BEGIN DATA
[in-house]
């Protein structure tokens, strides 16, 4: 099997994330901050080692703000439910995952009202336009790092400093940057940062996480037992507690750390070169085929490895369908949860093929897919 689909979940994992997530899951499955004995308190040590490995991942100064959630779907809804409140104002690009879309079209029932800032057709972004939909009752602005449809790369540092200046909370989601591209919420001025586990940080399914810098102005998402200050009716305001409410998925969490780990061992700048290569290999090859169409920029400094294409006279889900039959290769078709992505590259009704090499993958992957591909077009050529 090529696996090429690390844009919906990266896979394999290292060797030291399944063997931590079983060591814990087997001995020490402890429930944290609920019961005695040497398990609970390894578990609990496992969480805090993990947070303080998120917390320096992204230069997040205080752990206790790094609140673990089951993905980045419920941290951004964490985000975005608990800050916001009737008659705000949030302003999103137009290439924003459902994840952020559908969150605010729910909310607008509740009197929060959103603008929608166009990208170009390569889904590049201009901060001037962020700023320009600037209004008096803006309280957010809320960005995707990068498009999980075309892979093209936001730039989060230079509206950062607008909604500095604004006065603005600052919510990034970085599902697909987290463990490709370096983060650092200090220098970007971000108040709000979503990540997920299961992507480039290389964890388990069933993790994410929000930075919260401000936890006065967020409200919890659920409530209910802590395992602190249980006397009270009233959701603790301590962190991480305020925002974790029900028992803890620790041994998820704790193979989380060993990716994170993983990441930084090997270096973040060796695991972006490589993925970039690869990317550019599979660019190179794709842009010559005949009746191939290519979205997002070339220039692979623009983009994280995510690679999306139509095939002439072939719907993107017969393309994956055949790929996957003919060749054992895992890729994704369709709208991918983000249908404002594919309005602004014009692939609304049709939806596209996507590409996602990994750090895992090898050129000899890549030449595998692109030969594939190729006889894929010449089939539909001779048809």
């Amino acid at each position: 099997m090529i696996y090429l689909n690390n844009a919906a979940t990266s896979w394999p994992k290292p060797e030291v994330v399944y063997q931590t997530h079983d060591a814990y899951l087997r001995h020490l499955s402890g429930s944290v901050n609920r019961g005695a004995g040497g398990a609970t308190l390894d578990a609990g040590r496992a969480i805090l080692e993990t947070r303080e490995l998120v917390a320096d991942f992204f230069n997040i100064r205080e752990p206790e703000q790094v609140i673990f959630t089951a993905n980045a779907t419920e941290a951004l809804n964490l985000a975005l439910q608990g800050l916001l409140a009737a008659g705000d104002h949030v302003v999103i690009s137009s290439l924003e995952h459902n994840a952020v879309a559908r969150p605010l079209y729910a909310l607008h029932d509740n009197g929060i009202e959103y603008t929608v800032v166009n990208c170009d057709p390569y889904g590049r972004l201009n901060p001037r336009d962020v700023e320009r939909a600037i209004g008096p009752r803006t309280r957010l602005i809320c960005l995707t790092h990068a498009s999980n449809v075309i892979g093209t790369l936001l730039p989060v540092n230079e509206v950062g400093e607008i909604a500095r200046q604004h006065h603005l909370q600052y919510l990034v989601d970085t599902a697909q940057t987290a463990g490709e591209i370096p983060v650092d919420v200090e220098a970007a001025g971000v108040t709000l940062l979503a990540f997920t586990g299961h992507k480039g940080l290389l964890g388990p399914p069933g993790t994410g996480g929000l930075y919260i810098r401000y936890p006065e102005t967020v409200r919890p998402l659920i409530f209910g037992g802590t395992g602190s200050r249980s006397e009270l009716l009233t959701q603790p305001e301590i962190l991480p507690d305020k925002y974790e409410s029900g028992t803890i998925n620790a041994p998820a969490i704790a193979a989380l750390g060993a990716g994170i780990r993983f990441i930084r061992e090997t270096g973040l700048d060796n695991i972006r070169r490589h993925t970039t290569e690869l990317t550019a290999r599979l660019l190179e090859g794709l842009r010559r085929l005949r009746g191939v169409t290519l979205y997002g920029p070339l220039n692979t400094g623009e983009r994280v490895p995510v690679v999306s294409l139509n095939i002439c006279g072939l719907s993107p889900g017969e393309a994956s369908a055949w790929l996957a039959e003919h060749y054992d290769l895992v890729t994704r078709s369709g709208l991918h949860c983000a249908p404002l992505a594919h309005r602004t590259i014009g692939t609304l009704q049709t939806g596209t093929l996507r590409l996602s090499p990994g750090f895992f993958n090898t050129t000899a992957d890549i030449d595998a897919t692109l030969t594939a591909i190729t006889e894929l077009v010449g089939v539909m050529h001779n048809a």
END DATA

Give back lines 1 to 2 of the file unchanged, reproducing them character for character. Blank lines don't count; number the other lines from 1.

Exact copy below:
[in-house]
């Protein structure tokens, strides 16, 4: 099997994330901050080692703000439910995952009202336009790092400093940057940062996480037992507690750390070169085929490895369908949860093929897919 689909979940994992997530899951499955004995308190040590490995991942100064959630779907809804409140104002690009879309079209029932800032057709972004939909009752602005449809790369540092200046909370989601591209919420001025586990940080399914810098102005998402200050009716305001409410998925969490780990061992700048290569290999090859169409920029400094294409006279889900039959290769078709992505590259009704090499993958992957591909077009050529 090529696996090429690390844009919906990266896979394999290292060797030291399944063997931590079983060591814990087997001995020490402890429930944290609920019961005695040497398990609970390894578990609990496992969480805090993990947070303080998120917390320096992204230069997040205080752990206790790094609140673990089951993905980045419920941290951004964490985000975005608990800050916001009737008659705000949030302003999103137009290439924003459902994840952020559908969150605010729910909310607008509740009197929060959103603008929608166009990208170009390569889904590049201009901060001037962020700023320009600037209004008096803006309280957010809320960005995707990068498009999980075309892979093209936001730039989060230079509206950062607008909604500095604004006065603005600052919510990034970085599902697909987290463990490709370096983060650092200090220098970007971000108040709000979503990540997920299961992507480039290389964890388990069933993790994410929000930075919260401000936890006065967020409200919890659920409530209910802590395992602190249980006397009270009233959701603790301590962190991480305020925002974790029900028992803890620790041994998820704790193979989380060993990716994170993983990441930084090997270096973040060796695991972006490589993925970039690869990317550019599979660019190179794709842009010559005949009746191939290519979205997002070339220039692979623009983009994280995510690679999306139509095939002439072939719907993107017969393309994956055949790929996957003919060749054992895992890729994704369709709208991918983000249908404002594919309005602004014009692939609304049709939806596209996507590409996602990994750090895992090898050129000899890549030449595998692109030969594939190729006889894929010449089939539909001779048809």